napoleon food & wine bar, telok ayer

cute little wine bar hidden away in telok ayer run by a legit frenchman, filled with an impressive number of wine bottles and plenty of artwork with (slightly lame-o) alcohol-derived puns.

they serve plenty of nibbles and mains here to go with your glass of wine – but beware: the sharing plates aren’t small, and the well-seasoned, rich flavors almost necessitate sharing.

take the home-made terrine of foie gras, for example, which had the goose liver mix served with fig chutney, a balsamic reduction and a small roll of bread. this is plenty rich, and slightly overwhelming in such a large portion (large for me at least, since I do not favor the liver), but that chutney was delicious and helped to keep the dish fresh.

the hand-cut angus beef tartare was perhaps my favorite starter: served with a raw yolk, capers, and crunchy diced white onions. stir in plenty of pepper, mustard and just a touch more salt, and it is delicious. crispy hand-cut wedges came on the side, flavored with parmesan and truffle. all in all, super moreish.

the angus beef tenderloin has that same meat seared pink and served with a creamy gratin dauphinois, ratoutouille and a red wine sauce. but the carrot puree that arrived bright orange was the star of the show: soft, silky, and very pure-tasting (though the texture is slightly reminiscent of baby food).


the shrimp truffle capellini felt particularly asian, especially with those bits of salted seaweed strewn throughout. the noodles were well-cooked, and there were plenty of shrimps to break up the texture – it’s a nice fusionesque dish, and a light-tasting option if you’re looking for some substance.

but if you’re in for something rich, the lobster risotto is definitely the way to go. it was a particularly creamy (and wet) rendition, with tender grains of acquarello rice and al dente asparagus dice to break up the texture. and I haven’t even mentioned the lobster, which comes in nice thick slices and as sweet as you’d want.

the last part was definitely the best – but how can you go wrong with chocolate? a mi-cuit (half-cooked) canelle – I have never had one like this before – that had an oozy, oozy, molten centre, next to good vanilla ice cream and coffee crumbs. not to forget the slab of chocolate ganache though, and my goodness was that fudgy and rich and good.

it’s a small piece of parisian bistro in sunny singapore, and a very nice one run by a friendly frenchman. they know their food here, and it’s a lovely place to grab some wine after work on the weekdays. definitely one to try.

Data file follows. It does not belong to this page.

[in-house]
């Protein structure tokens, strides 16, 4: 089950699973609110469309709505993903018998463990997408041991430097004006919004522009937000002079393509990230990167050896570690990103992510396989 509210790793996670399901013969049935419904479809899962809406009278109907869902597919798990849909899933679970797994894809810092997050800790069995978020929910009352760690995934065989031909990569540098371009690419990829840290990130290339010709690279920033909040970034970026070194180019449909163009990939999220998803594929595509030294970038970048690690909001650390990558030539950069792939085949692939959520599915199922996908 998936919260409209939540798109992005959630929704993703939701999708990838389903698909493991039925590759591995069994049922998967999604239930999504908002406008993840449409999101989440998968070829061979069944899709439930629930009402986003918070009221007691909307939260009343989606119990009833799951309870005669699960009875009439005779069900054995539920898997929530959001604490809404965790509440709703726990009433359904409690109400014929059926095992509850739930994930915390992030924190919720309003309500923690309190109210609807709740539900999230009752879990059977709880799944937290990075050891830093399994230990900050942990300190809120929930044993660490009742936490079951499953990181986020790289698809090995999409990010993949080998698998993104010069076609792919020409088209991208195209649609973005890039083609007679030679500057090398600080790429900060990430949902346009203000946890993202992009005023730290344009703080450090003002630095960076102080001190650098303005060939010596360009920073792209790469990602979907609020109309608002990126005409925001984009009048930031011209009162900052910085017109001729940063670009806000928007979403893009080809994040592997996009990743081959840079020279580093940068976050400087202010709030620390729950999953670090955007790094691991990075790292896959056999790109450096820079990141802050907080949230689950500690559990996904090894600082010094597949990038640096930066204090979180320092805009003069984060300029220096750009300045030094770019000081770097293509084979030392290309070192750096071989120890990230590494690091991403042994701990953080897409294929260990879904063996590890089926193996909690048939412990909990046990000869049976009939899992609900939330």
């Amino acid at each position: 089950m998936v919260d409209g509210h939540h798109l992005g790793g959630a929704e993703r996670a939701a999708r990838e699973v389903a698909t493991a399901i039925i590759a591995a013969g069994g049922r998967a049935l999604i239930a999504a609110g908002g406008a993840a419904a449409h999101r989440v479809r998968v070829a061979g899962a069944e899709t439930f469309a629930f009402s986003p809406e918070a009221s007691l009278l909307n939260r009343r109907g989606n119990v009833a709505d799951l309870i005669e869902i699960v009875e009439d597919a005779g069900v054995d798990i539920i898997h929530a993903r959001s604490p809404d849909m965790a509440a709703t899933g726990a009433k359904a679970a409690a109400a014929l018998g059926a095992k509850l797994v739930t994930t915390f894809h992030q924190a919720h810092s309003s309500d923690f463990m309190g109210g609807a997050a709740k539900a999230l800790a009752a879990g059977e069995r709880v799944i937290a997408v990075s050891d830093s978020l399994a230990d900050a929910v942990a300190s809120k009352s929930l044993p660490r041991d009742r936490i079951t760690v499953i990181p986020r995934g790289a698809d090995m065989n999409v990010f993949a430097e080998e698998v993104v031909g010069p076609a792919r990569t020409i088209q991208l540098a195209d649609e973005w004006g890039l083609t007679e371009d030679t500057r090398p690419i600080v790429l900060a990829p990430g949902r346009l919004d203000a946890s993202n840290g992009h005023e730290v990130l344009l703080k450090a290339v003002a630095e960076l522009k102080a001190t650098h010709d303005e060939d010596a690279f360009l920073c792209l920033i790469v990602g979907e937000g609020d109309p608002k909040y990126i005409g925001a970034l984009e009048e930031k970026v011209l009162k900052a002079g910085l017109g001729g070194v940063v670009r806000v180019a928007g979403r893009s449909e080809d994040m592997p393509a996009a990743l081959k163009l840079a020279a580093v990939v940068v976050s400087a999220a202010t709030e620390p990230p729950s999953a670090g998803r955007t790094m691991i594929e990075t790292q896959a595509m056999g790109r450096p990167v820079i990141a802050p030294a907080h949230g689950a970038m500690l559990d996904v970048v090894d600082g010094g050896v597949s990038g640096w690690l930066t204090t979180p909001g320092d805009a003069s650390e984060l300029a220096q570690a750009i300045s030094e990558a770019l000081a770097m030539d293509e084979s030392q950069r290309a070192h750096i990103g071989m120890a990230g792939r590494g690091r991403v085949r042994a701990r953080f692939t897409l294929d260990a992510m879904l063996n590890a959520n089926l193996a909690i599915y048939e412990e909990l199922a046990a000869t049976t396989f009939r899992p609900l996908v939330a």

Napoleon Food & Wine Bar
206 Telok Ayer Street
Singapore 068641
tel +65 6221 9282
$$.5: 35ish onward

thanks to the entertainer and napoleon for the lovely meal and wine!

pasta fresca da salvatore, boat quay

ah, the lure of pork fat and cheese – and wine and pasta. I have a soft spot for italian eating – it’s hearty and delicious, and comforting and fresh with its honest, clear flavours.

pasta fresca da salvatore has been around for quite a while (nearly three decades!), and it’s one of those places that feels spectacularly appropriate for a cozy dinner with friends and wine. I was gobsmacked by the sheer range of food on the menu – as so would you be, even ignoring the fact that they allow you to customize anything from the noodle to the sauce they sit in (very good for fussy eaters who insist on customising their food a particular way – hi mum!)


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plonk, serangoon gardens

chill, so chill. this place is a really nice place to hang out with a glass of wine and your favorite person amidst tables full of people doing the same. the kitchen is surprisingly talented, and churns out some dishes that are pretty wow, and others that still make it past the average mark.

the moscato is lovely, it serves up a tender sticky date pudding – and it’s barely ten minutes away from me in the bustling serangoon gardens. a definite keeper.

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lacto-vino night-o (and some tips on holding one)

these are photos from a recent gathering – I’m lucky to have friends who like each other enough to meet regularly to eat – and I’ve always thought the best thing about becoming an adult – age, not maturity – was that you could start entertaining and throwing food parties. potlucks and cheese nights and barbecues and the like – and so, really, this was the culmination of a childhood ambition and a more recently-inspired cheese craving.

it turned out great – we overdosed on nutella and cheese, glugged down a fair bit of tea and wine. I learnt some new things while obsessively researching about other people’s cheese parties – and I’m leaving them here for you (and myself!).

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ecailler cellerier, lyon

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fresh seafood and wine bar in downtown lyon. I had very excitedly arrived at the halles de lyon after reading some recommendations online, but we found most of the shops closed, and the market a sort of ghost town. there were a few grocers and butchers open, as well as a couple of bakeries and chocolate shops, but most of the restaurants were closed. we thought it might have been the awkward time we arrived (at about 2pm), but when we went back at 7.30pm to retrieve the hat I had left there, most weren’t open either.

anyway, we missed the bustling atmosphere that we thought it would have, and my partner got mesmerised by the cold seafood laid out on the ice counter at this seafood bar. there were only about three other people at the bar having a bit of wine, and we thought we could get some seafood grilled/fried to order, but were informed the cook was away, and so we settled for the cold seafood.

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